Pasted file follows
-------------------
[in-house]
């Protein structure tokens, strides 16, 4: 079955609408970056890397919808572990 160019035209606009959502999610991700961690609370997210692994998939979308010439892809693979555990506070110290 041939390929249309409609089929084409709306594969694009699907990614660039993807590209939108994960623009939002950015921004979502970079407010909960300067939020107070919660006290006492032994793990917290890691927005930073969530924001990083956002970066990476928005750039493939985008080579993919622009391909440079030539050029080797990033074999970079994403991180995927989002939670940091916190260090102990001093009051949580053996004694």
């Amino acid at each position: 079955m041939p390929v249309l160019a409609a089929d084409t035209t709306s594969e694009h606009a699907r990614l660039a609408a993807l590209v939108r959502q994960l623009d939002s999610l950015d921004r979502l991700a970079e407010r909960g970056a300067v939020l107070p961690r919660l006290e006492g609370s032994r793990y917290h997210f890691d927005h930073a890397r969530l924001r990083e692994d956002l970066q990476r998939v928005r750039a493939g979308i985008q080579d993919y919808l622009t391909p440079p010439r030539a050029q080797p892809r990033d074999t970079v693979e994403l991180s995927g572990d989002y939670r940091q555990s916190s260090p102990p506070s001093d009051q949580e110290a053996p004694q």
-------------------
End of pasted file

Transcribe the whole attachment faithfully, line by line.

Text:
[in-house]
């Protein structure tokens, strides 16, 4: 079955609408970056890397919808572990 160019035209606009959502999610991700961690609370997210692994998939979308010439892809693979555990506070110290 041939390929249309409609089929084409709306594969694009699907990614660039993807590209939108994960623009939002950015921004979502970079407010909960300067939020107070919660006290006492032994793990917290890691927005930073969530924001990083956002970066990476928005750039493939985008080579993919622009391909440079030539050029080797990033074999970079994403991180995927989002939670940091916190260090102990001093009051949580053996004694």
């Amino acid at each position: 079955m041939p390929v249309l160019a409609a089929d084409t035209t709306s594969e694009h606009a699907r990614l660039a609408a993807l590209v939108r959502q994960l623009d939002s999610l950015d921004r979502l991700a970079e407010r909960g970056a300067v939020l107070p961690r919660l006290e006492g609370s032994r793990y917290h997210f890691d927005h930073a890397r969530l924001r990083e692994d956002l970066q990476r998939v928005r750039a493939g979308i985008q080579d993919y919808l622009t391909p440079p010439r030539a050029q080797p892809r990033d074999t970079v693979e994403l991180s995927g572990d989002y939670r940091q555990s916190s260090p102990p506070s001093d009051q949580e110290a053996p004694q």